Skaters are tested against U.S. Figure Skating standards. Therefore, ages can vary widely on one team. For the youth teams, it’s common for elementary-age and high school skaters to be placed together if they all have similar skills.
Or, in some cases, parents and their children.
Maria Slowe, 53, and her daughter, Bridget, 14, both skate — Mom on the adult team and daughter on the open juvenile team.
A former figure skater in her youth, Slowe said she had been asking Richmond Synchro to form an adult team for several years. This season, they obliged. Auditions were in August, where nine people were chosen for the team. They compete right along with the youth teams.
Skating for the first time in more than 30 years — well, it was like riding a bike, Slowe said. Sort of.
“I was terrified the first time,” she recalled, but after you’re on the ice, “you forget you’re doing it, and you just do it.”
A command heard from time to time among her group: “Everyone stay vertical.”
“Our goals are not to embarrass ourselves,” Slowe said jokingly, admitting that while “we want to get it right ... the adults have a lot more fun.”
She also said, “I hope it sends a message to my daughter [that] you can do anything at any age — exercise and recreation are not just for kids.”
No matter the ability, Stephanie Meier, Richmond Synchro’s longtime former director and now a coach, said, the organization strives to offer something for everyone, from beginners programs to elite coaching.
“We want to be able to have anyone walk in the rink at whatever level ... and find a team that’s right for them,” Meier said, adding that what they do with that training is up to them.
Some youth skaters seek collegiate teams — universities from Delaware and Ohio to New Hampshire and Michigan offer synchronized programs. Beyond that, Meier said Richmond Synchro has sent skaters to Team USA, Team Canada and Team Germany at the national and international levels.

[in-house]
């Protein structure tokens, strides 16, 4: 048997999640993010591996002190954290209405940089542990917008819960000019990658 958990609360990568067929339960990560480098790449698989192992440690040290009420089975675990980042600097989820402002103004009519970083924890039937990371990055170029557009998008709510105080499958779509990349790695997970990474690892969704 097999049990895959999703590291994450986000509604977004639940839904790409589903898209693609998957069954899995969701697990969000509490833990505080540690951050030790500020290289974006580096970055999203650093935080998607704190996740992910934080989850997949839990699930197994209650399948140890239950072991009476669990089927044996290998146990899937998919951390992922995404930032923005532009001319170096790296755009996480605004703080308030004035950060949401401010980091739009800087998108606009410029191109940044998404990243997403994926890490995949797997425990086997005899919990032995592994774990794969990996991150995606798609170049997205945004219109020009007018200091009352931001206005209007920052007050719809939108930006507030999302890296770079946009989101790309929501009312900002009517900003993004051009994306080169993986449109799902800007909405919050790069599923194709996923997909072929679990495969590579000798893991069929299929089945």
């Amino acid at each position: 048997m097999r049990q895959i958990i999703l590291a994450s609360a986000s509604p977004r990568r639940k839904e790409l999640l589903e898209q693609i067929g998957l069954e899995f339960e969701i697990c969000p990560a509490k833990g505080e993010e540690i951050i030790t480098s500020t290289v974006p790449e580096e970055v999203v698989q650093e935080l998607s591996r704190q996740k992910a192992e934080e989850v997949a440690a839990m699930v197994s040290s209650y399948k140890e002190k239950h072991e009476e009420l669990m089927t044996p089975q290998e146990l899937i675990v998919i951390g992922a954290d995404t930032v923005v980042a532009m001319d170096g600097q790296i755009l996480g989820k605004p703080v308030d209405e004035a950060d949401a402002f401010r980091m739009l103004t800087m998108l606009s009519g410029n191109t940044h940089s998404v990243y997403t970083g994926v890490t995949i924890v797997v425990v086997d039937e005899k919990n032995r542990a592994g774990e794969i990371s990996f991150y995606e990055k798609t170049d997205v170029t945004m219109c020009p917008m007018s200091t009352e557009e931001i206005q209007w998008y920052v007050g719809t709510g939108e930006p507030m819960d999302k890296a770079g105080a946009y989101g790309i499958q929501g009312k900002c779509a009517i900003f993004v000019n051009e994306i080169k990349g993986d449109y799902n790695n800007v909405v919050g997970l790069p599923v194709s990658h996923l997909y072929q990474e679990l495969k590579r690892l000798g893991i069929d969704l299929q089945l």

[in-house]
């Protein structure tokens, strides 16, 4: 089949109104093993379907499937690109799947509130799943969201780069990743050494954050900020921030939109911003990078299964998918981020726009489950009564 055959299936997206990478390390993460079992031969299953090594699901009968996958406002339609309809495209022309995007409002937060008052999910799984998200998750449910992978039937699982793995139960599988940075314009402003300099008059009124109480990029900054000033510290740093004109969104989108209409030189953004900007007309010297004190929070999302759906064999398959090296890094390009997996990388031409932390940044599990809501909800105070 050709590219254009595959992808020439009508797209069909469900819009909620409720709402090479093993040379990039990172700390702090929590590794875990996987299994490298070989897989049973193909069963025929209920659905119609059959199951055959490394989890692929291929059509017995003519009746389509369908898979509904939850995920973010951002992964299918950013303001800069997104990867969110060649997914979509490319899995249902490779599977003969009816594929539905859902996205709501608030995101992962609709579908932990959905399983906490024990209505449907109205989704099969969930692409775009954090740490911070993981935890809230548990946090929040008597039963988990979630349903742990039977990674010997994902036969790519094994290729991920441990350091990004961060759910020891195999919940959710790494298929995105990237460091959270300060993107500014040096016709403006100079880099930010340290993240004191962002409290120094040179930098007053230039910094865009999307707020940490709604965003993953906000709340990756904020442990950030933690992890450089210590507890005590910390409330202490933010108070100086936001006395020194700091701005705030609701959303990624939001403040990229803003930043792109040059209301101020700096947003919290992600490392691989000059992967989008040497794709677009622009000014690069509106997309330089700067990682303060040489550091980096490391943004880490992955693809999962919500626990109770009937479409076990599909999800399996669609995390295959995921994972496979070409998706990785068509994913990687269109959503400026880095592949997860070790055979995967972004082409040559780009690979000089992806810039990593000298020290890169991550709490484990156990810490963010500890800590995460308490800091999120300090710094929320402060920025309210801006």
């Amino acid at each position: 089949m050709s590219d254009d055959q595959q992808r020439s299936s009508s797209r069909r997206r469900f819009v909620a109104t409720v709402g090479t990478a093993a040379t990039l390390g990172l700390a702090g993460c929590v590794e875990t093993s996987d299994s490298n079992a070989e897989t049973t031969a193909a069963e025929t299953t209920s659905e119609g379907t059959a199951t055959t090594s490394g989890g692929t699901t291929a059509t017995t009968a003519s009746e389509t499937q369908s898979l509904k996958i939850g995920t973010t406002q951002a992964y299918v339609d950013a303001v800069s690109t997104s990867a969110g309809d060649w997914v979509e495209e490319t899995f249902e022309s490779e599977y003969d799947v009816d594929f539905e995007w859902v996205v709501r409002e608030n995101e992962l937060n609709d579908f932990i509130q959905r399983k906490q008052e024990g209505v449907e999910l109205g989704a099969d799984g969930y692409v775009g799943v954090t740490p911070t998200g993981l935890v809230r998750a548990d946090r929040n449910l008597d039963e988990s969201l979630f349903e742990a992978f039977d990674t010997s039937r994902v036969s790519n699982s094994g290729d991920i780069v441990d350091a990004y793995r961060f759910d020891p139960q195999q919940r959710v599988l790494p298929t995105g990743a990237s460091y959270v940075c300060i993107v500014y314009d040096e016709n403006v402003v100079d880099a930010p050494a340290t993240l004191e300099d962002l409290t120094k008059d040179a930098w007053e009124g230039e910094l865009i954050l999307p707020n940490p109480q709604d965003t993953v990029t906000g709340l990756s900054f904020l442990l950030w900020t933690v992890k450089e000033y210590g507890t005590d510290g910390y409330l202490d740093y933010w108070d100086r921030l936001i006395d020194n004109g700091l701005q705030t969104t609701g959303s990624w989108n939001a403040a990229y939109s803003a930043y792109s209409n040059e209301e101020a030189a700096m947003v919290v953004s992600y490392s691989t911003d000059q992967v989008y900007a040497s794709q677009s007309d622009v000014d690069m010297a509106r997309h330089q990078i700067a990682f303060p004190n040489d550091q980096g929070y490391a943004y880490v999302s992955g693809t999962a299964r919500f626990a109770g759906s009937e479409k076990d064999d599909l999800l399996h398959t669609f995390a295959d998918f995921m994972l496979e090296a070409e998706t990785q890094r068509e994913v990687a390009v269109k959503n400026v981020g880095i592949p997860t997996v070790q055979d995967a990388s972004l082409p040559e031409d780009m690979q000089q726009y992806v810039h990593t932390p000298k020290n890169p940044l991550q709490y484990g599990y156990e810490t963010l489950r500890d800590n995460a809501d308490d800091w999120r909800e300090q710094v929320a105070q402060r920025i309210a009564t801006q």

“We feel like we can give you a foundation to take this anywhere you want to go,” she said.
Well, except the Olympics — at least, for now.
Getting to the world’s largest athletic stage has proven difficult. According to the U.S. Figure Skating website, the International Skating Union has twice sought approval to include synchronized skating in the winter games — first in 2018 in South Korea and then again for the 2022 games coming up in Beijing. Neither proposal was approved.
Meier said the barriers likely come down to logistics; adding team sports in the Olympics is always more complicated and costly than adding individual sports because of the sheer number of people involved. Athletes, coaches and others, at least 150 to 200 people, would have to be housed and fed and — potentially — awarded medals, and since it would not replace another sport, it could require more time, adding on to the Olympic schedule.
There’s also the issue of the lack of participating countries. China, the next Olympic host country, has never participated in synchronized skating, and while nearly 30 countries have been represented at the world championships, which started in 2000, two countries — Sweden and Finland — have won nearly all of them.
Despite the obstacles, “it seems promising,” Meier said, particularly as synchronized skating gains popularity both at home and abroad. In the meantime, she said, U.S. skating organizations continue to work to improve their synchronized programs so that when the sport is accepted into the Olympics, Americans will be medal-contenders.
Richmond Synchro skaters are hopeful.
“I feel like we’d have a goal to be in that Olympic program,” said Natalie Orr, 14.
Caroline Diskin, also 14, agreed. “I would be really excited to see something I do in the Olympics.”